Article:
Can Being Too Clean Cause Auto-Immune Disease?

As Auto-Immune Diseases skyrocket today, we are being vigilant in the search for causative factors. One factor that is increasing in awareness is the role of our environment. Typically, when we think of environment, we think dirt. We think about toxins in our home, work places, air, water, foods, etc. That certainly warrants investigation. We also look to potential microbes in our foods. It is common today to have foods pulled from the shelves because of some microbe making us sick. However, what is really raising eyebrows today is the opposite: Are we being too clean? Where’s the dirt?

Starting in utero, our bodies are developing an immune system, but at birth is when the real challenges begin. “Challenges” is the operative word. Our immune system needs to be challenged. The microorganisms found in the dirt on the floor, in the foods from the garden, in the air that we breathe, and even our own cells, are going through a kind of interrogation process. The body is supposed to learn early on if a particular microorganism it is exposed to is a threat or not. It “remembers” that exposure and files it away, so that on the next exposure it knows whether or not to ramp up its defenses, or ignore it. It is happiest when these exposures are tiny, miniscule exposures that it has time to learn about.

That’s where dirt comes in. Kids get sick so easily, that we are being overly-cautious to the point that we aren’t allowing their immune systems to have the schooling it needs. We jump to the “rescue” when a toy falls on the floor, washing or sanitizing it. We slather their hands with these alcohol-chemical-based “sanitizers” for fear they may have been exposed to something that could make them sick. We don’t allow them to play in the dirt, in muddy water, or anywhere a “germ” may exist. We have become so germ-a-phobic, that we kill anything and everything we perceive as a threat. It may be in the body already, so we gobble down antibiotics like candy, take fever depressors (which interfere with proper immune response) or over-vaccinate them to “prevent” a microbe from making a home of the body.

A new term is being popularized: the “Bored Immune System” when it comes to auto-immune diseases. Meaning that our immune system is “bored” and, with nothing else to do, decides to start attacking its own tissues. I think this whole theory is an insult to our body’s intelligence.  There should be no excuse for a so-called “bored immune system”. With normal exposures our immune system should always be on alert for foreign invaders, constantly differentiating between healthy proteins and potential threats. According to Dr. Hans Ulrich Abonico, head physician for the Department of Complementary Medicine, Hospital of Lagnau, Switzerland, from birth the body is in constant interaction with its environment which either supports or attacks it, and childhood illnesses are imperative for building an intelligent, strong immune system.

Much of this starts in the gut according to Dr. Delespesse, Director of the Laboratory for Allergy Research at the Centre Hospitalier de l’Université de Montréal. He says that healthy bacteria are critical to healthy immune system differentiation of microbes and that non breast fed babies, antiboitics, preservatives in food and sterilized foods as well as many medications destroy the bacteria in the digestive system, thus decreasing the efficiency and function of the immune system. He recommends probiotics to replenish any lost intestinal flora. These probiotics have been consumed in the form of sauerkraut, kefir and many other cultural fermented foods for hundreds of years. This practice needs to be restored.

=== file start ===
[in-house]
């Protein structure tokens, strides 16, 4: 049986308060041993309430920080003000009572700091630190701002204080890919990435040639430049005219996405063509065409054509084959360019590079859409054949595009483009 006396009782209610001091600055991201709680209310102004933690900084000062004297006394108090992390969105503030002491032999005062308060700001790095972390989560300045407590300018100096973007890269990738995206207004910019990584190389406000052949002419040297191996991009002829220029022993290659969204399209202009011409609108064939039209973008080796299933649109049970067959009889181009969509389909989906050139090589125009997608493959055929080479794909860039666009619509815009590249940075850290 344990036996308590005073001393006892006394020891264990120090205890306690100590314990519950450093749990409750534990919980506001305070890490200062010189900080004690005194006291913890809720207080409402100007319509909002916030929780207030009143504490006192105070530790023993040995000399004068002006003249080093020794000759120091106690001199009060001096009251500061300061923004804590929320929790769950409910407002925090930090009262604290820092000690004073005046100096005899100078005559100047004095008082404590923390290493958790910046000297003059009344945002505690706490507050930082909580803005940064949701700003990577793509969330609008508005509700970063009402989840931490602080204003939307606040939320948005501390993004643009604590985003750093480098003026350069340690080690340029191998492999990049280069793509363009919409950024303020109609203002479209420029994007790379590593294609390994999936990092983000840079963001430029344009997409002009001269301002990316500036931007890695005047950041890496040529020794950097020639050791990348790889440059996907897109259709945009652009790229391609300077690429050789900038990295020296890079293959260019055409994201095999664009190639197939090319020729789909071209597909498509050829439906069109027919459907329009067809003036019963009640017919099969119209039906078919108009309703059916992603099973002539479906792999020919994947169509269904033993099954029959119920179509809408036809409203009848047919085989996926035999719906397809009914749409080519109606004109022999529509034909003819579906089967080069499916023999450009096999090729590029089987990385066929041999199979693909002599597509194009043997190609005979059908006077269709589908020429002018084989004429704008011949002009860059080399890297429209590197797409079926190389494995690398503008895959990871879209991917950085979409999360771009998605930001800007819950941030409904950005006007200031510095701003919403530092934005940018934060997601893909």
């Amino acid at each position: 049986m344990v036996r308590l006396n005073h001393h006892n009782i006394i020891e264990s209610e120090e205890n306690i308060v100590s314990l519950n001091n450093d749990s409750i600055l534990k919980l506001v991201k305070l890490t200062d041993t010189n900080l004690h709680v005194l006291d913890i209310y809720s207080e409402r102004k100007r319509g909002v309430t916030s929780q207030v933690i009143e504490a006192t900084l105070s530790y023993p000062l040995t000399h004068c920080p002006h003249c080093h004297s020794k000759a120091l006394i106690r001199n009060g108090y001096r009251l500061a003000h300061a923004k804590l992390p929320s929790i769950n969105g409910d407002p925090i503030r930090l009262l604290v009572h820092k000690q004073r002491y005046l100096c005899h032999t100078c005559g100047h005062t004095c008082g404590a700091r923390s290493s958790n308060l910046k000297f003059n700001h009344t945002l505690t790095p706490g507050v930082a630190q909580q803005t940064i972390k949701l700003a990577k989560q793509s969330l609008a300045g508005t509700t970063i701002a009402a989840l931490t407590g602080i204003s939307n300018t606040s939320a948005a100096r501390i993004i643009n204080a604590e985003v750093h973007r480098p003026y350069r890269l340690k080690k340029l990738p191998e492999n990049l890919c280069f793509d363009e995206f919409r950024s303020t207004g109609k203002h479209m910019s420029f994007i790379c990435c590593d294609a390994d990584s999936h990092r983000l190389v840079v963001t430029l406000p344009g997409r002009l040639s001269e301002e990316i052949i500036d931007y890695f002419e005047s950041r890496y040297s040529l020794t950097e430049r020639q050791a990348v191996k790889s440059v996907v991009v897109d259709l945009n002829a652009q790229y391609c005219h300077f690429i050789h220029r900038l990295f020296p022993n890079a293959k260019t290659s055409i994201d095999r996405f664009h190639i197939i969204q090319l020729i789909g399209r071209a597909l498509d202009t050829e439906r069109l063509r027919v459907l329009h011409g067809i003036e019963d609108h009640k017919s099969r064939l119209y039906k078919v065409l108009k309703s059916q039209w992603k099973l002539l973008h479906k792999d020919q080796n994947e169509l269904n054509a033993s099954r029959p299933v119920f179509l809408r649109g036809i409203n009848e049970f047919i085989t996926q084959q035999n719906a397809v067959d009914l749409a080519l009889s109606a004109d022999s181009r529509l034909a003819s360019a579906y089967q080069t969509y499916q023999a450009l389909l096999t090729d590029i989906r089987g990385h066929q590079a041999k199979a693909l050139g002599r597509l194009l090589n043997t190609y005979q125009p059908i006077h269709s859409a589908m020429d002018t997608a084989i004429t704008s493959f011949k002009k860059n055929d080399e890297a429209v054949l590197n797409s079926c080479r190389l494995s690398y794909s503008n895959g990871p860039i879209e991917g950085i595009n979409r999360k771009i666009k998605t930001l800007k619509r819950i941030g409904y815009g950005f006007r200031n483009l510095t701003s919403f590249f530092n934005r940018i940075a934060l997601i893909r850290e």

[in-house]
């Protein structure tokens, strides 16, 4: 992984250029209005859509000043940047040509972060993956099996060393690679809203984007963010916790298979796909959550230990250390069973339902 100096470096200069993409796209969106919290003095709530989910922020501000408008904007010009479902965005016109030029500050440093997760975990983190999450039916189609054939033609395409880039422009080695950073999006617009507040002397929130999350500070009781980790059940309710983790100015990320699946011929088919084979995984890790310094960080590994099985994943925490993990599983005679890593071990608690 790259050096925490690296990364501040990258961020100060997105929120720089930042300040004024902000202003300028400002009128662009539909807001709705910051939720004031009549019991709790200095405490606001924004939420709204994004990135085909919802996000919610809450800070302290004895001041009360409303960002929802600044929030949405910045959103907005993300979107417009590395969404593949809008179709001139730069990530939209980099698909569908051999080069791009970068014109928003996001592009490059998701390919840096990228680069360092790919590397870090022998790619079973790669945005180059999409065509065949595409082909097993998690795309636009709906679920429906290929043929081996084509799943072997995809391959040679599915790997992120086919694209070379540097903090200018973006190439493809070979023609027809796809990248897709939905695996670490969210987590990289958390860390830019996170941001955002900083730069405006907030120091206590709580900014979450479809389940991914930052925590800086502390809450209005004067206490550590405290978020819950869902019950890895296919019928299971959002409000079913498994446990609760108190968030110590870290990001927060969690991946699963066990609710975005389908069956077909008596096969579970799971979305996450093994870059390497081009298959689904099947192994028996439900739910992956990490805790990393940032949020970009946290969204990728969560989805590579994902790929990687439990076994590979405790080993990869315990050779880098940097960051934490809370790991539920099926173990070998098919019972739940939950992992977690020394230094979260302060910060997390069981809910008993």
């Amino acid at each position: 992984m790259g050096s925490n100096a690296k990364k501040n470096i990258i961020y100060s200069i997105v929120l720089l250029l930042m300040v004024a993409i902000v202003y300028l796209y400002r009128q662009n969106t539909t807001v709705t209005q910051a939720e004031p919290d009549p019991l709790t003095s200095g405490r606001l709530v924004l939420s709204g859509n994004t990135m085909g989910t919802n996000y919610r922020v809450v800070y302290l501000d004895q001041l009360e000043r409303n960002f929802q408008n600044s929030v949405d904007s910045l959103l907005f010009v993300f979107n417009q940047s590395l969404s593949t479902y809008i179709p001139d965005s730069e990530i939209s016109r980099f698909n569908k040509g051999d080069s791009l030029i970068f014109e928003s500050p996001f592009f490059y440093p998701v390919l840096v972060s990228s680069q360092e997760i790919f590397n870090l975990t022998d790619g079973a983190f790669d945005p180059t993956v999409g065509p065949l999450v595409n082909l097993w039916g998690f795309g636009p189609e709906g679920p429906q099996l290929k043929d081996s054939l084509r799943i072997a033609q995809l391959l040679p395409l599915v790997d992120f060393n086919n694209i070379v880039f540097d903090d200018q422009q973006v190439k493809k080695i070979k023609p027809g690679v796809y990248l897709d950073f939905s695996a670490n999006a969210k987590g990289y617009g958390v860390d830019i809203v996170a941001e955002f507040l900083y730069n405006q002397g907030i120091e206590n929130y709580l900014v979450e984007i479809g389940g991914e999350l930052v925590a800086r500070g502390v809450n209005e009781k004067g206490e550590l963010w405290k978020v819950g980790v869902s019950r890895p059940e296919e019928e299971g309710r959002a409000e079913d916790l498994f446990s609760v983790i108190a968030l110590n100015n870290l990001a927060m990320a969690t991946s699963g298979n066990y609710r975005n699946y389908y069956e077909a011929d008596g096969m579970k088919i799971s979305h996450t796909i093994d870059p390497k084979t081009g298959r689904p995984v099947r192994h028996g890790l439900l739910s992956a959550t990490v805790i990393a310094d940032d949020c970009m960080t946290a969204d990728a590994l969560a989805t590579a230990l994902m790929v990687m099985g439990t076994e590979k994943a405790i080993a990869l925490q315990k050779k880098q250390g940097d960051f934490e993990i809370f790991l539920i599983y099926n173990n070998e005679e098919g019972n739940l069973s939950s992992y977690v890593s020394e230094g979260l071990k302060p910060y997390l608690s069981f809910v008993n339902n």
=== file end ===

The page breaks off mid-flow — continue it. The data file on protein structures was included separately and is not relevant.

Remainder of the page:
This is only the tip of the ice-berg, but a good place to start – from birth!

© 2013 Holly A. Carling, O.M.D., L.Ac., Ph.D.

Dr. Holly Carling

Dr. Holly Carling

Dr. Holly Carling is a Doctor of Oriental Medicine, Licensed Acupuncturist, Doctor of Naturopathy, Clinical Nutritionist and Master Herbologist with nearly four decades of experience. Dr. Carling is a “Health Detective,” she looks beyond your symptom picture and investigates WHY you are experiencing your symptoms in the first place. Dr. Carling considers herself a “professional student” – she has attended more than 600 post-secondary education courses related to health and healing. Dr. Carling gives lectures here in the U.S. and internationally and has been noted as the “Doctor’s Doctor”. When other healthcare practitioners hit a roadblock when treating their patients nutritionally, Dr. Carling is who they call. Dr. Carling is currently accepting new patients and offers natural health care services and whole food nutritional supplements in her Coeur d’ Alene clinic.

Medical/Health Disclaimer:

The information provided in this article or podcast should not be construed as personal medical advice or instruction. No action should be taken based solely on the contents of this article or podcast. Readers/listeners should consult appropriate health professionals on any matter relating to their health and well-being. The information and opinions provided here are believed to be accurate and sound, based on the best judgment available to the author, but readers/listeners who fail to consult appropriate health authorities assume the risk of any injuries.

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